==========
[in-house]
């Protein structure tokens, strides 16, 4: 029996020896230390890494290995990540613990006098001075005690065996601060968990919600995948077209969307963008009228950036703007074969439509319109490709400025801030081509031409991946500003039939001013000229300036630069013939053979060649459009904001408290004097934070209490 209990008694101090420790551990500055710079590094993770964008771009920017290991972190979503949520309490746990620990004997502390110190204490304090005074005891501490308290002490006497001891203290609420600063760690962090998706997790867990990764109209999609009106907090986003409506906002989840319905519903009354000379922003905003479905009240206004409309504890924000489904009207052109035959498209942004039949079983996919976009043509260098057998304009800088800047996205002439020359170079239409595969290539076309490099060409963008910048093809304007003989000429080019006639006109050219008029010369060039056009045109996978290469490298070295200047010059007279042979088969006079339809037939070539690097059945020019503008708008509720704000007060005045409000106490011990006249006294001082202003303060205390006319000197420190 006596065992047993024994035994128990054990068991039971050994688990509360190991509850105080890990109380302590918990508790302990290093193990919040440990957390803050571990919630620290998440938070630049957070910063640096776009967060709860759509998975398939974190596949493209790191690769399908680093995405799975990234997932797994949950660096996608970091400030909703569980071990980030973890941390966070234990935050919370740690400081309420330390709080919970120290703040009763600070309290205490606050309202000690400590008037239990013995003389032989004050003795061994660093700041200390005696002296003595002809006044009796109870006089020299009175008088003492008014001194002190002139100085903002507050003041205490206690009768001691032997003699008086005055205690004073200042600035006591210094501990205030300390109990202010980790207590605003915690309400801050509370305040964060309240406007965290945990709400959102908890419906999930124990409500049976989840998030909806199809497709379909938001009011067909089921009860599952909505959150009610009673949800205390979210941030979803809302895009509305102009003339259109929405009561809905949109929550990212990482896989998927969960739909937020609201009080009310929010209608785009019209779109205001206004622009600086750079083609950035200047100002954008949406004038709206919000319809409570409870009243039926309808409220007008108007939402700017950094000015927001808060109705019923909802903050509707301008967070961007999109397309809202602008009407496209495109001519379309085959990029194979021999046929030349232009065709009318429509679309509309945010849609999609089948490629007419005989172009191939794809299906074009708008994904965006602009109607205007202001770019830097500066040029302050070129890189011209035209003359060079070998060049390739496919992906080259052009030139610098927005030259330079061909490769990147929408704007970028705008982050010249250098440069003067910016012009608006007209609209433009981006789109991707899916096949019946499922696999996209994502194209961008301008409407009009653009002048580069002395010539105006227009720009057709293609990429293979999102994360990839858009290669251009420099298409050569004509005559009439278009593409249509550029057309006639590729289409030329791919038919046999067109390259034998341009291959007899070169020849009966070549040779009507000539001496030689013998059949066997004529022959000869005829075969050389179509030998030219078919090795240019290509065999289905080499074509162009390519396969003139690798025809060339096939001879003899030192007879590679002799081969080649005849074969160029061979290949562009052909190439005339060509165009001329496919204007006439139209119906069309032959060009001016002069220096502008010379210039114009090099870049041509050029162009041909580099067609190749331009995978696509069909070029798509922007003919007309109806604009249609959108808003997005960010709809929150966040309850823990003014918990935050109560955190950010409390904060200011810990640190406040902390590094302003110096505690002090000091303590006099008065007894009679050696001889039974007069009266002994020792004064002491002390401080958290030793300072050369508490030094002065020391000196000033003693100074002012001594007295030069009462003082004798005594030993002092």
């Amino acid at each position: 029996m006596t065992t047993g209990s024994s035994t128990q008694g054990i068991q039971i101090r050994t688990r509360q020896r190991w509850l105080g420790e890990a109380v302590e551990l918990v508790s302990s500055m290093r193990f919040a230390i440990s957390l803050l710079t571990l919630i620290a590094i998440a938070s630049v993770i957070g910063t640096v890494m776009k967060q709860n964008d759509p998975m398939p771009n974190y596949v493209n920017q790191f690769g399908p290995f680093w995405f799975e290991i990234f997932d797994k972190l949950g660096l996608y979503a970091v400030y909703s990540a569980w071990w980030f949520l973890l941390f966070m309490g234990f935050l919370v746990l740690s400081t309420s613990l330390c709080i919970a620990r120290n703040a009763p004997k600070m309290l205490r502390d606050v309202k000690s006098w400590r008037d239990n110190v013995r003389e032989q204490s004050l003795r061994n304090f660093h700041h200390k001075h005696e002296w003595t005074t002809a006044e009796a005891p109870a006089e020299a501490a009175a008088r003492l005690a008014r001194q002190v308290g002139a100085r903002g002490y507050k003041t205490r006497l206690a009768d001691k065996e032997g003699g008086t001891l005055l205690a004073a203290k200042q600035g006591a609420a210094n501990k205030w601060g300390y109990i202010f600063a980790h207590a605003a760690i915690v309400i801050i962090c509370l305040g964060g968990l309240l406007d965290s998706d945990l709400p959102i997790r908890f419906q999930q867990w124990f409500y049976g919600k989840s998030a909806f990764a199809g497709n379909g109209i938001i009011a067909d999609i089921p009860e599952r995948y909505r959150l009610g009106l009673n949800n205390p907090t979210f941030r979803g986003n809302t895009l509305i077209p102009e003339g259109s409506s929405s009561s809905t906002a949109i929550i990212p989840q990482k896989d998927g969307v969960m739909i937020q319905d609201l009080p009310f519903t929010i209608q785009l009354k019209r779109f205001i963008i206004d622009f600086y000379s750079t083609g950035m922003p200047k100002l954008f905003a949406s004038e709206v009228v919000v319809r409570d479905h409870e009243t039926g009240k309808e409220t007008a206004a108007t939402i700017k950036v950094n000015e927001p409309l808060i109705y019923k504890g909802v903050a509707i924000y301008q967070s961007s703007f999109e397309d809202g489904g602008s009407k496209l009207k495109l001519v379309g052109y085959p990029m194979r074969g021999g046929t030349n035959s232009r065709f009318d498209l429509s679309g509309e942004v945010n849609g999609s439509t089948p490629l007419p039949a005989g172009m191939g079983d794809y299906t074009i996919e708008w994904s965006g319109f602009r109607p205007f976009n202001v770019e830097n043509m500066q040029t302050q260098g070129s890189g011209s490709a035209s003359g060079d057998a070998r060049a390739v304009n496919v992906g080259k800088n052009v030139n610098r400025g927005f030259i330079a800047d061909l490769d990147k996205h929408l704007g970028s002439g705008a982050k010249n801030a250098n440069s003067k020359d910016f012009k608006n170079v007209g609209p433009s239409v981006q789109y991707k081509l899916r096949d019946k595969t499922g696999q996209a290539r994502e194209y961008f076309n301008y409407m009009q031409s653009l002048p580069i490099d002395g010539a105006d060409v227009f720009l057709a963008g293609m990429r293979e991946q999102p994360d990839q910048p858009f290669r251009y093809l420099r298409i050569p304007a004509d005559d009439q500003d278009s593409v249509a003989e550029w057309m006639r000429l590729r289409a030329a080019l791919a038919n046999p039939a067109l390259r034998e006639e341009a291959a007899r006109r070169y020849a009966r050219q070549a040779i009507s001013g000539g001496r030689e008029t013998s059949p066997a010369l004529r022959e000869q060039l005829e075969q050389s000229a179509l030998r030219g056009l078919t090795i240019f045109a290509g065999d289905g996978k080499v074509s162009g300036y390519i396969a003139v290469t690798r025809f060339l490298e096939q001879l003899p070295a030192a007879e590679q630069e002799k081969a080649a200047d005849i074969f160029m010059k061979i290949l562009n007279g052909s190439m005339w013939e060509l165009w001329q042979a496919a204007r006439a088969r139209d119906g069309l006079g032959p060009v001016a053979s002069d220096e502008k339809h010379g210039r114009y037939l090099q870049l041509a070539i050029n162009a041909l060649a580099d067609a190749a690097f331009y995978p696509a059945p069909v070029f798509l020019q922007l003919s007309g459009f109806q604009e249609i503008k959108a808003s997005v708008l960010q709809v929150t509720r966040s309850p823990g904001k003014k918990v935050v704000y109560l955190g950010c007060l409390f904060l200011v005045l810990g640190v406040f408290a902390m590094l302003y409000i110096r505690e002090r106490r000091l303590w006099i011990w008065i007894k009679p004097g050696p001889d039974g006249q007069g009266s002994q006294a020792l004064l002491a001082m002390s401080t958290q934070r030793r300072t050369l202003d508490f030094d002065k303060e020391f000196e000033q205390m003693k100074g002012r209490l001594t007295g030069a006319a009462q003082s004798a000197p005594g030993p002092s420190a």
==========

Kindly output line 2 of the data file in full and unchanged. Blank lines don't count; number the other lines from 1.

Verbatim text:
């Protein structure tokens, strides 16, 4: 029996020896230390890494290995990540613990006098001075005690065996601060968990919600995948077209969307963008009228950036703007074969439509319109490709400025801030081509031409991946500003039939001013000229300036630069013939053979060649459009904001408290004097934070209490 209990008694101090420790551990500055710079590094993770964008771009920017290991972190979503949520309490746990620990004997502390110190204490304090005074005891501490308290002490006497001891203290609420600063760690962090998706997790867990990764109209999609009106907090986003409506906002989840319905519903009354000379922003905003479905009240206004409309504890924000489904009207052109035959498209942004039949079983996919976009043509260098057998304009800088800047996205002439020359170079239409595969290539076309490099060409963008910048093809304007003989000429080019006639006109050219008029010369060039056009045109996978290469490298070295200047010059007279042979088969006079339809037939070539690097059945020019503008708008509720704000007060005045409000106490011990006249006294001082202003303060205390006319000197420190 006596065992047993024994035994128990054990068991039971050994688990509360190991509850105080890990109380302590918990508790302990290093193990919040440990957390803050571990919630620290998440938070630049957070910063640096776009967060709860759509998975398939974190596949493209790191690769399908680093995405799975990234997932797994949950660096996608970091400030909703569980071990980030973890941390966070234990935050919370740690400081309420330390709080919970120290703040009763600070309290205490606050309202000690400590008037239990013995003389032989004050003795061994660093700041200390005696002296003595002809006044009796109870006089020299009175008088003492008014001194002190002139100085903002507050003041205490206690009768001691032997003699008086005055205690004073200042600035006591210094501990205030300390109990202010980790207590605003915690309400801050509370305040964060309240406007965290945990709400959102908890419906999930124990409500049976989840998030909806199809497709379909938001009011067909089921009860599952909505959150009610009673949800205390979210941030979803809302895009509305102009003339259109929405009561809905949109929550990212990482896989998927969960739909937020609201009080009310929010209608785009019209779109205001206004622009600086750079083609950035200047100002954008949406004038709206919000319809409570409870009243039926309808409220007008108007939402700017950094000015927001808060109705019923909802903050509707301008967070961007999109397309809202602008009407496209495109001519379309085959990029194979021999046929030349232009065709009318429509679309509309945010849609999609089948490629007419005989172009191939794809299906074009708008994904965006602009109607205007202001770019830097500066040029302050070129890189011209035209003359060079070998060049390739496919992906080259052009030139610098927005030259330079061909490769990147929408704007970028705008982050010249250098440069003067910016012009608006007209609209433009981006789109991707899916096949019946499922696999996209994502194209961008301008409407009009653009002048580069002395010539105006227009720009057709293609990429293979999102994360990839858009290669251009420099298409050569004509005559009439278009593409249509550029057309006639590729289409030329791919038919046999067109390259034998341009291959007899070169020849009966070549040779009507000539001496030689013998059949066997004529022959000869005829075969050389179509030998030219078919090795240019290509065999289905080499074509162009390519396969003139690798025809060339096939001879003899030192007879590679002799081969080649005849074969160029061979290949562009052909190439005339060509165009001329496919204007006439139209119906069309032959060009001016002069220096502008010379210039114009090099870049041509050029162009041909580099067609190749331009995978696509069909070029798509922007003919007309109806604009249609959108808003997005960010709809929150966040309850823990003014918990935050109560955190950010409390904060200011810990640190406040902390590094302003110096505690002090000091303590006099008065007894009679050696001889039974007069009266002994020792004064002491002390401080958290030793300072050369508490030094002065020391000196000033003693100074002012001594007295030069009462003082004798005594030993002092």